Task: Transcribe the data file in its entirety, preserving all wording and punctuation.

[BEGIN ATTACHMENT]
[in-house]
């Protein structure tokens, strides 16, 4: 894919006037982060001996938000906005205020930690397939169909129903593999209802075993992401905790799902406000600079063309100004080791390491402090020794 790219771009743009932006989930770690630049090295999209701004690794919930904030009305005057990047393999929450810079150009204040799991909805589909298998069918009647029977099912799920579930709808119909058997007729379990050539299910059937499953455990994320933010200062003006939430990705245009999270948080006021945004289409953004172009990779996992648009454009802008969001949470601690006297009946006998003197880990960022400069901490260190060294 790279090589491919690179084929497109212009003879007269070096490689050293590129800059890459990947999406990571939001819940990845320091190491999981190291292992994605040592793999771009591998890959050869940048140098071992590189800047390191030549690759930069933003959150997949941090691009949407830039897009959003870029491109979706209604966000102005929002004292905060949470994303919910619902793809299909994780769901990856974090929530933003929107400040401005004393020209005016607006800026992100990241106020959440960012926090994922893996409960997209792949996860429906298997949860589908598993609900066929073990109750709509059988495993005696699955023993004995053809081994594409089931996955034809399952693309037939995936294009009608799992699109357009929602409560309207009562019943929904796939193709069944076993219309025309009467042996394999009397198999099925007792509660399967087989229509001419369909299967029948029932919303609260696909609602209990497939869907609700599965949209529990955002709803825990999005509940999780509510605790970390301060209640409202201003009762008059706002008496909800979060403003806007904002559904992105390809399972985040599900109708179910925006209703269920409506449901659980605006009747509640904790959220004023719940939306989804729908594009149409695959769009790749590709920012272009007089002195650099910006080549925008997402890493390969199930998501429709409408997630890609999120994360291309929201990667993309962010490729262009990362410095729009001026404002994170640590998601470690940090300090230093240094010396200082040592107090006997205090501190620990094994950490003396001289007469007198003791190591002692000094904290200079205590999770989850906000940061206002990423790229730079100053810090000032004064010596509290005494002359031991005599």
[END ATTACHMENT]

[in-house]
């Protein structure tokens, strides 16, 4: 894919006037982060001996938000906005205020930690397939169909129903593999209802075993992401905790799902406000600079063309100004080791390491402090020794 790219771009743009932006989930770690630049090295999209701004690794919930904030009305005057990047393999929450810079150009204040799991909805589909298998069918009647029977099912799920579930709808119909058997007729379990050539299910059937499953455990994320933010200062003006939430990705245009999270948080006021945004289409953004172009990779996992648009454009802008969001949470601690006297009946006998003197880990960022400069901490260190060294 790279090589491919690179084929497109212009003879007269070096490689050293590129800059890459990947999406990571939001819940990845320091190491999981190291292992994605040592793999771009591998890959050869940048140098071992590189800047390191030549690759930069933003959150997949941090691009949407830039897009959003870029491109979706209604966000102005929002004292905060949470994303919910619902793809299909994780769901990856974090929530933003929107400040401005004393020209005016607006800026992100990241106020959440960012926090994922893996409960997209792949996860429906298997949860589908598993609900066929073990109750709509059988495993005696699955023993004995053809081994594409089931996955034809399952693309037939995936294009009608799992699109357009929602409560309207009562019943929904796939193709069944076993219309025309009467042996394999009397198999099925007792509660399967087989229509001419369909299967029948029932919303609260696909609602209990497939869907609700599965949209529990955002709803825990999005509940999780509510605790970390301060209640409202201003009762008059706002008496909800979060403003806007904002559904992105390809399972985040599900109708179910925006209703269920409506449901659980605006009747509640904790959220004023719940939306989804729908594009149409695959769009790749590709920012272009007089002195650099910006080549925008997402890493390969199930998501429709409408997630890609999120994360291309929201990667993309962010490729262009990362410095729009001026404002994170640590998601470690940090300090230093240094010396200082040592107090006997205090501190620990094994950490003396001289007469007198003791190591002692000094904290200079205590999770989850906000940061206002990423790229730079100053810090000032004064010596509290005494002359031991005599």